On the Value of Feeling the Fear … and Not Doing It Anyway

Picture Credits: Jed Sundwall

It was a warm evening, my arms staying bare until well past eight
p.m. We were going to have a makeshift barbecue in the cove; salmon fillets,
halloumi, warmed pitta bread. But first, the bioluminescence. That was what
we’d all come here for, my boyfriend and his friend and his friend’s friends. It
was meant to be an incredible sight. Fireflies under the black sea. Rarely seen
and only on certain nights. Everybody else began pulling off their tops. One
woman made polite conversation as if trying to horse-whisper me, the discomfort
of my refusal to go in the water evident as faces turned away. They asked again,
You sure? I’m happy here, I said. You
sure?
my boyfriend tried once more as his childhood friend shouted to him
from the sea. His shoulder was half-turning. I nodded. Listened as yelps and
shouts started up. Splashes and half-snatched sentences of exclamation. An amazing sight can’t believe it never seen
anything like it.
I felt my belly sink into the sand beneath me, pulled
down by the shame at my failure to join them. I wondered what they must think
of me – the new girlfriend, coward enough to miss a once in a lifetime moment. I
did eventually roll up my jeans to my knees and walk into the shallows. I did
see the fireflies under the sea for myself.
They sparked and dashed, joining in fleeting wild anglesas I kicked through the water. But I
didn’t swim and when we were all settled back around the fire, it seemed as if the
shame clung wetly to me as we all dried off.

I’ve thought a lot about that evening since. At first, I
thought about it as a stick with which to beat myself. That cruel self-talk at
which many of us excel. Pathetic. Coward. Shit girlfriend. You know the drill.
But over time, I came to see it as something else entirely: that what was wrong
was not that fear had prevented me from night-swimming that August evening, but
that I thought the fear was a problem, instead of an invitation.

*

Feel the Fear and Do It
Anyway
, the title of
the 1987 bestselling self-help book, has become a well-known phrase and part of
our common language. For its twenty-fifth anniversary, articles continued to
cheerlead it as life-changing. It had encouraged people to quit jobs they
hated, leave partners, ask for a pay rise. Susan Jeffers, the author, says that
when we are frightened, we are “living in the lower self”. Instead we need to
train ourselves to move to the “higher self” that can go beyond fear. It is an
ethos rooted in Enlightenment ideals of progress: that we can move from
something lowly to a more rational, less pained species. Some causes of fear
can, of course, be outrun by science: some cancers now have cures, HIV is not a
death sentence, and so on. But fear itself, not its causes, is not something we
can outrun. In a way, Jeffers recognised this – she doesn’t say don’t feel the fear; she says feel it
and do the thing causing it anyway.
Push through it. Fight it. Be a fear warrior. This is the cultural message
which causes shame when we fail to carpe diem our way through life. It is why I
was so certain I was pathetic on that Falmouth beach, floored by fear and stuck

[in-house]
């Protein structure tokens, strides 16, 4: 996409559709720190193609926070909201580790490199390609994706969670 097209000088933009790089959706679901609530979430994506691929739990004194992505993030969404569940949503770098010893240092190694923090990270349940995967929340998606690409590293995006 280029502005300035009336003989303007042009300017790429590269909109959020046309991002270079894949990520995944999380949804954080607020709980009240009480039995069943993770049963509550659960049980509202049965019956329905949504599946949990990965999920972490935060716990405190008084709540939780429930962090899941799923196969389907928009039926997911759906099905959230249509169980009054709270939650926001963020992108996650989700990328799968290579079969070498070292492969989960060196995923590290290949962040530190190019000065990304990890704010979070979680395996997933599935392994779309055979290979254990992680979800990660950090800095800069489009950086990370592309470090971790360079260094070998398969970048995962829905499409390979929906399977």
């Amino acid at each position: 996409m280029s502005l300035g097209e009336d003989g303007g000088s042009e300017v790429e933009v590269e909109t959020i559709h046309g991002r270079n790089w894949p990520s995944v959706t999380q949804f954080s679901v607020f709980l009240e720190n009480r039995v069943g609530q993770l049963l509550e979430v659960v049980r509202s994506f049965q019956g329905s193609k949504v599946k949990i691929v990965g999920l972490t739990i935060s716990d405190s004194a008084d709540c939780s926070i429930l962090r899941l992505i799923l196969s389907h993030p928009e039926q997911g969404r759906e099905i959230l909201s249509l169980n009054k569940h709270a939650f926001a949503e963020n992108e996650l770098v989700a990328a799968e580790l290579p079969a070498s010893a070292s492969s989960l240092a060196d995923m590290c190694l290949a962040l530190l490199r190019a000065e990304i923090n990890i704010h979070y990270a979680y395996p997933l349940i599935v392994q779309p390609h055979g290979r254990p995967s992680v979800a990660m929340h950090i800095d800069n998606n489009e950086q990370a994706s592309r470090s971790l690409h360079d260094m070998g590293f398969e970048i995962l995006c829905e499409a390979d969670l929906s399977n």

to rock and sand. There was only the opportunity to see stars under the sea –
what the hell was wrong with me? Well, there was something wrong with me – or
with my context, more accurately.

*

It was eleven months since my mum’s cancer diagnosis.
Lymphoma. Particularly aggressive. Like the flighty plankton under the sea, I
had seen her body light up on a scan, illuminated spots all over her abdomen
and neck. Those eleven months had been brutal. The visceral reality of spending
so much time withher on hospital
wards full of pained and dying people; it had pervaded everything in me. I appeared
identical to twelve months before but everything inside me felt unstuck and
quaking. The weirdest things began triggering a fear response in me. A trip to
an overcrowded market on a weekend gave me an extreme panic attack, floor
swimming up to meet me, breathing turning to a pant. I couldn’t bring myself to
attempt a handstand in yoga class because I had become inexplicably terrified
of turning upside down. In Falmouth, all I could imagine happening in the water
was some sort of injury. I wasn’t like the other people there that night. I
couldn’t get in. I couldn’t get in and be like them because I was unlike them. My name was written
on a form next to three of the best-worst words in the world: next of kin. No one
would be vitally let down if the others slipped on a rock a few feet out and
were incapacitated by a sprain or crack. No one would be alone in doctors’
rooms if they stood on a shard of shell and stitches were needed. No one would
miss their stroking palms which distracted from the pain if they caught a cold
from the chill water and weren’t allowed to visit for fear of passing on germs.
I wasn’t like them. I was experiencing anticipatory fear, something humans are
unique amongst animals for being able to do. We can imagine terror. A dubious
human superpower. These phantoms can indeed trap us unnecessarily – this is
what Jeffers teaches – but what if they are also, at times, teaching us
something necessary? Before my mother’s illness, I would have got straight into
that night sea, probably with a momentary mental squirm at the unseen organisms
which might nibble at my limbs in the water, but I would have got in all the
same. But things had changed: options for putting myself at risk, however slim,
did not exist. Instead of recognising the cause of my fear – the invitation to
acknowledge my changed circumstances and the difficulty of them – I felt robbed
of myself and ashamed in front of apparently more courageous people.

*

In one of the anniversary articles celebrating Jeffers’ book,
a
journalist writes
,

“Now every time I have to call someone I don’t know, go to a party alone
or argue my point in a meeting, I simply repeat the phrase in my head. I remind
myself that it’s good to be scared because it means I’m living life rather than